For a soldering station to rank as best overall, it must offer a wide range of temperatures, plenty of wattage, and be a good value. The Hakko ticks all of those boxes. This 70-watt contact-style soldering station features a digital display that allows you to dial in the perfect temperature (between 120 and 899 degrees Fahrenheit), and the tips are replaceable, so you’ll be able to continue using this tool for years to come. There’s also a tip cleaning station to help you maintain soldered joints, free of excessive oxidation and flux.
The Best Soldering Stations for DIYers
Don’t let an inferior soldering station melt your patience. These top models rule for any home electronics repair.
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- Best OverallHakko Digital Soldering StationCheck Latest Price
- Runner UpYIHUA 2 in 1 Soldering Iron Hot Air Rework StationCheck Latest Price
- Upgrade PickYIHUA Hot Air Rework Soldering Iron StationCheck Latest Price
Most DIYers familiar with nails, glue, paintbrushes, and spackle knives, are fairly confident about tackling home repairs. Yet fixing electronics—such as a television, computer board, or even a drone—can be intimidating. The tiny parts, intricate wiring, and expensive components can seem DIY-prohibitive. While these concerns have some validity, successful home electronics repair is possible—as long as you have a reliable soldering solution.
A soldering station is an electronics repair tool that allows the user to adhere computer chips, wires, resistors, and transistors together. They’re small enough to sit on a desktop and powerful enough to melt away thick layers of solder. The benefit of using the best soldering station over a standard iron is that you can set the temperature of the tip precisely to suit your needs. There are several different styles of soldering stations, however, so it is important to understand which is best for your projects and which ones are truly top-notch.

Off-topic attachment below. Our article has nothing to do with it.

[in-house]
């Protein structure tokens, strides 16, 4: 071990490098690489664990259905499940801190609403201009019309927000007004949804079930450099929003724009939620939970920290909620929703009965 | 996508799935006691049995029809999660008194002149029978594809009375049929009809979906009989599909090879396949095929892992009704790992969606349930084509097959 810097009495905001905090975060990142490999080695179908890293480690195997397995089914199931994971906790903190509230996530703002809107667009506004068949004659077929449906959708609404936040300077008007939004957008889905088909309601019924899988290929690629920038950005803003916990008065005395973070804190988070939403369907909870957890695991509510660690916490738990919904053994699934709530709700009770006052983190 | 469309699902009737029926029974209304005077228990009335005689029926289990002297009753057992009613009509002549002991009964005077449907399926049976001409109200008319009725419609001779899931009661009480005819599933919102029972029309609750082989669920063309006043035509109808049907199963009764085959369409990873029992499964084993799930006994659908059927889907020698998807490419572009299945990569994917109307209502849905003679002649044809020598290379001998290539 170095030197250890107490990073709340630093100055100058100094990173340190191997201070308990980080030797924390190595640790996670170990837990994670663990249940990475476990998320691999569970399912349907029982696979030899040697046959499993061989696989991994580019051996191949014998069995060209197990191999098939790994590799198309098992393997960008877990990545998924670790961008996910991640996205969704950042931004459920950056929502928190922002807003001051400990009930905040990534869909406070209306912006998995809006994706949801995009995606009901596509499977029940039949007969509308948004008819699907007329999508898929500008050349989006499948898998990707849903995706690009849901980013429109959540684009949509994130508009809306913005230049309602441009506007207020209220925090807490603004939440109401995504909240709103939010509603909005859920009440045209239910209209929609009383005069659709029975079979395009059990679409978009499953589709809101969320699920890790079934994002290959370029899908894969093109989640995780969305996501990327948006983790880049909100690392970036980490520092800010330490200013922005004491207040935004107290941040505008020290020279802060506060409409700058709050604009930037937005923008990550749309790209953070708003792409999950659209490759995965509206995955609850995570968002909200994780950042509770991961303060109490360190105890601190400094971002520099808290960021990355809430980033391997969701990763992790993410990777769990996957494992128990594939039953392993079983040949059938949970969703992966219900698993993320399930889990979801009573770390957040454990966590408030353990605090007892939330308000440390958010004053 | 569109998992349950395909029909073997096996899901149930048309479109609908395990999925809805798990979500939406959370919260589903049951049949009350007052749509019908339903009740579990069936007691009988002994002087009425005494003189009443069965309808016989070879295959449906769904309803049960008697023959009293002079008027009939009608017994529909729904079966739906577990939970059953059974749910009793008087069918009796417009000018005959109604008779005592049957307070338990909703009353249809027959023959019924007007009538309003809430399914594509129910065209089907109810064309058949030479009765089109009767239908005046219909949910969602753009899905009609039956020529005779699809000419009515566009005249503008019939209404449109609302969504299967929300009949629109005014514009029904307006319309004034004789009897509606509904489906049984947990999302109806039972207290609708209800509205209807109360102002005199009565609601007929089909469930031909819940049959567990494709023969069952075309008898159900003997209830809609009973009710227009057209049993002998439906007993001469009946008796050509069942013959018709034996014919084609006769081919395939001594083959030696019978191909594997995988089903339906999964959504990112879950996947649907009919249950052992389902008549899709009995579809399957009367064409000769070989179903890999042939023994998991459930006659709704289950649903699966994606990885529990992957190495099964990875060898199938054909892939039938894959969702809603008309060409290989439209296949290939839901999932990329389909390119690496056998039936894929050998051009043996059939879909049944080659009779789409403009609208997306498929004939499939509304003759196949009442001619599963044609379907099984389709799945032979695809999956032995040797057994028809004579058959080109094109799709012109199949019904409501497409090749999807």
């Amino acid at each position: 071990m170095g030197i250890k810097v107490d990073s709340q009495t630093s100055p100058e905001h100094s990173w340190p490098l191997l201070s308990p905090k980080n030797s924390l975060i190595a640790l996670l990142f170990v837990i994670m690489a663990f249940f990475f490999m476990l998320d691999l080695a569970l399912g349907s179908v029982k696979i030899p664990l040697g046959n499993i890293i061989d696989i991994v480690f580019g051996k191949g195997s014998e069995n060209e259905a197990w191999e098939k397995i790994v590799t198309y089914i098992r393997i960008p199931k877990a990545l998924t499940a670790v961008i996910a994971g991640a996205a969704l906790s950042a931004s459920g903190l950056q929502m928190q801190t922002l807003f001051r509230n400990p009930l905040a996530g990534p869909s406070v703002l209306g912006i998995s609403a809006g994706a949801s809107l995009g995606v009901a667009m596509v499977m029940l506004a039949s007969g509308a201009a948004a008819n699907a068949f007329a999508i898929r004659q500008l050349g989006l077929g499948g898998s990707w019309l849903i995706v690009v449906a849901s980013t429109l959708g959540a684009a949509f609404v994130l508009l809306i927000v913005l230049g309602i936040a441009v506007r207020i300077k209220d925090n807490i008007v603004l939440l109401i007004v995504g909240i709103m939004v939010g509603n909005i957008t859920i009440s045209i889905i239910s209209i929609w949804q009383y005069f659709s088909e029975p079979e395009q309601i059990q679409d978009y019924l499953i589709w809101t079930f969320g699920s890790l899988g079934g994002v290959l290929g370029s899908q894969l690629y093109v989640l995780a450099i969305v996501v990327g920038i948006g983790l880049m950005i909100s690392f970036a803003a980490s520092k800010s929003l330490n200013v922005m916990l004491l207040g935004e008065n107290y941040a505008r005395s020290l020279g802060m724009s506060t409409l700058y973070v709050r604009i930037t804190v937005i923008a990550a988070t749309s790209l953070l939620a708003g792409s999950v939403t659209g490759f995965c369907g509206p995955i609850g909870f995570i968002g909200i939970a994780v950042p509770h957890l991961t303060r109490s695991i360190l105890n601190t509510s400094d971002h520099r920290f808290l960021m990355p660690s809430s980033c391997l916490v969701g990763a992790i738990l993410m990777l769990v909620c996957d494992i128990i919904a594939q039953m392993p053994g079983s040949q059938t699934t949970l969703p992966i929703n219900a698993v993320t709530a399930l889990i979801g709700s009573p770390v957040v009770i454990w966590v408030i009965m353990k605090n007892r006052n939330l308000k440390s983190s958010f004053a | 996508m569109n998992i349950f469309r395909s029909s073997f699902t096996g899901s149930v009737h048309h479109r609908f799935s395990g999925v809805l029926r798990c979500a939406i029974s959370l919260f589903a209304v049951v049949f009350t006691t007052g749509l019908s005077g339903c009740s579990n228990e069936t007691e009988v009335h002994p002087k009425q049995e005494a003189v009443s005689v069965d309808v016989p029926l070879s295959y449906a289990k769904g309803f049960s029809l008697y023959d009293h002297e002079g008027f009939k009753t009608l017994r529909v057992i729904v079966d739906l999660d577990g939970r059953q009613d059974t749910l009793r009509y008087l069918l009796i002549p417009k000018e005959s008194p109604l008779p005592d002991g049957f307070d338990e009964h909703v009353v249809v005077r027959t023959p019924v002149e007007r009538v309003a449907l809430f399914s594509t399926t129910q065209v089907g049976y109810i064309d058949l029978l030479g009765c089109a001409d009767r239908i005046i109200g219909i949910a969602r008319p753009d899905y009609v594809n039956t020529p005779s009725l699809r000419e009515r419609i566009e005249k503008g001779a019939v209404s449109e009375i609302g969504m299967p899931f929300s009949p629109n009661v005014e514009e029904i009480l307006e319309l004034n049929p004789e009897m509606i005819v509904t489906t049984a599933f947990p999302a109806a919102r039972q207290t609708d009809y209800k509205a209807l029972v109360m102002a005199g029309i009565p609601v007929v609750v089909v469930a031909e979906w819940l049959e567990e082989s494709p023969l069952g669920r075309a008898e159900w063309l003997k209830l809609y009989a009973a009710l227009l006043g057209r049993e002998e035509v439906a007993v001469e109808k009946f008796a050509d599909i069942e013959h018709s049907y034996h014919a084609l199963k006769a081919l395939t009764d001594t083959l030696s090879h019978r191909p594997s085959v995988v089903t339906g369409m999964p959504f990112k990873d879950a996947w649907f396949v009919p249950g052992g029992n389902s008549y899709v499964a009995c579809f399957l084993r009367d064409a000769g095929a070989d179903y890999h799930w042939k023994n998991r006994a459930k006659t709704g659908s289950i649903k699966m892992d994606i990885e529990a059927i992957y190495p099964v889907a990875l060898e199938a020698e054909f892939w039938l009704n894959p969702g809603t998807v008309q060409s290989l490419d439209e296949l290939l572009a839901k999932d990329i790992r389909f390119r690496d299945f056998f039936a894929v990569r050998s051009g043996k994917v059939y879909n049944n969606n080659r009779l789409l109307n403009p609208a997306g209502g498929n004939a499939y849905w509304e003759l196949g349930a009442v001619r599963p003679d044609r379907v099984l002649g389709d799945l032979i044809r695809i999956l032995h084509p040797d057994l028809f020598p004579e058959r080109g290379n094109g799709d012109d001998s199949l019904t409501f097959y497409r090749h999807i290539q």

- BEST OVERALL: Hakko Digital Soldering Station
- RUNNER UP: YIHUA 2 in 1 Soldering Iron Hot Air Rework Station
- UPGRADE PICK: YIHUA Hot Air Rework Soldering Iron Station
- BEST CONTACT: X-Tronic Digital Display Soldering Iron Station
- BEST LEAD-FREE: Yihua Professional Digital Soldering Station
- BEST HOT AIR: TXINLEI 110V Solder Station
- BEST BANG FOR THE BUCK: Weller 40-Watt Soldering Station
Types of Soldering Stations
All soldering stations have a similar look, but they vary slightly in the way they work. You may wish to go very basic with a contact kit or take on high-end, pro-level projects with an infrared station.
Contact Soldering Stations
Contact soldering stations use one of the most commonly recognized form of soldering: a gun or a pen hooked up to an electrical source to heat a stick or spool of leaded soldering wire. The solder then runs onto the wires or circuit and cools, making one connection out of several pieces.
Contact soldering stations have adjustable temperature settings, allowing you to solder a wider range of electronics and boards without overheating and damaging them. They come in a range of wattages, which determines how well the machine can maintain its temperature while in contact with a joint. Large joints can pull all the heat out of a lower wattage machine, while higher wattages will remain at optimal temperatures longer.
Lead-Free Soldering Stations